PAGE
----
Sustainable living: are your house plants environmentally friendly?

If you're aiming for sustainable living, you might want to reconsider how you shop for house plants. Here's what to bear in mind

Sustainable living: House plants
(Image credit: Shutterstock)

If sustainable living is you goal for this year, you might be surprised to discover that you'll need to factor in your house plants. House plants cheer up our homes and (some claim) purify the air around us. But what many of us don't know is that there are sustainability issues surrounding the growing, import and packaging of house plants.  

A recent article by the BBC revealed that air miles, peat content in the soil, and non-recyclable plastic pots can all make house plants not so eco-friendly. It is important to stress that the plant experts quoted advise not to panic too much about the relatively small carbon footprint of your house plants. However, there are purchasing decisions you can make to ensure that your house plants are as sustainable as possible. 

1. Grow your houseplants from seed

This is by far the most sustainable approach to houseplants, since not only will you be reducing the air miles of your houseplants, but you also won't need to use the plastic pots the vast majority of houseplants come sold in. First, purchase some biodegradable growing pots, then, select your seeds. Cacti, succulents, and bonsai trees can be grown from seeds, but will take a while. It's also relatively easy to grow pelargoniums from seed, and they will grow relatively quickly.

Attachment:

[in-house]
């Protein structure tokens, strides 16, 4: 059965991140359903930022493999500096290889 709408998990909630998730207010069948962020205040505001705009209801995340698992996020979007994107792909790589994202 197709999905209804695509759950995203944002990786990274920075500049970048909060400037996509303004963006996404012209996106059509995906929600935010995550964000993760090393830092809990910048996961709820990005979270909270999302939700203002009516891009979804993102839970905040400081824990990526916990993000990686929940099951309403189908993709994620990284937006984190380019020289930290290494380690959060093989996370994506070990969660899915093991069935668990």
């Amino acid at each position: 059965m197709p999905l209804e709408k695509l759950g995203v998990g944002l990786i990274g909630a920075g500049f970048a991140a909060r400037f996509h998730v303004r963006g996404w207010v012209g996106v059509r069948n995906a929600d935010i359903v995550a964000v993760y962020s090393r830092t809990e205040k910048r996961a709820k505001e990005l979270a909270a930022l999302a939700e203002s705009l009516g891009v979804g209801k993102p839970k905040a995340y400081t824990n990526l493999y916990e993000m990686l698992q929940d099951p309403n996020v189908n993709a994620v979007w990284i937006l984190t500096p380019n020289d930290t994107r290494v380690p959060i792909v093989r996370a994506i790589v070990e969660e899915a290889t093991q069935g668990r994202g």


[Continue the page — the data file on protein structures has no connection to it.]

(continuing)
2. Buy hydroponic house plants

Hydroponic peace lily from Thompson & Morgan

(Image credit: Amazon)

It sounds like a weird science experiment, but it turns out that some house plants do quite well when grown hydroponically – that is, bare roots submerged in water. 

Peace lilies in particular can be grown this way. Not only are you doing away with a plastic pot, but you're also definitely not using any peat – because you're not using any compost. 

3. Avoid buying seasonal house plants

Yes, theoretically, it is possible to care for a Poinsettia so that it lasts longer than three weeks, but, in practice, they are often grown and sold in a way that makes trying to keep them alive long-term very difficult. The same goes for indoor roses – there is no such thing as an indoor rose, really, and even if you buy/receive one that seems healthy and blooming, it will die pretty quickly if not given outdoor access.

Some plants can make the transition to happy perennials if you replant them in your garden once they've finished blooming indoors – hydrangeas or hyacinths, for instance. But mostly, we'd avoid buying anything potted that's blooming when it shouldn't or isn't normally an indoor plant.

If do like flowering indoor plants, check out our buyer's guide to fragrant house plants that will bloom indoors every year. 

4. Subscribe to a plastic-free plant delivery service

Want lovely plants now without having to wait for them to grow from seed? There is a solution: the growing number of plastic-free plant delivery services. Get plants delivered to your door without any plastic packaging through websites such as Lazy Flora (don't worry, the film the plants come wrapped in is compostable). Until recently, plant delivery services were only available for outdoor plants, so this is a welcome addition to sustainble plant shopping.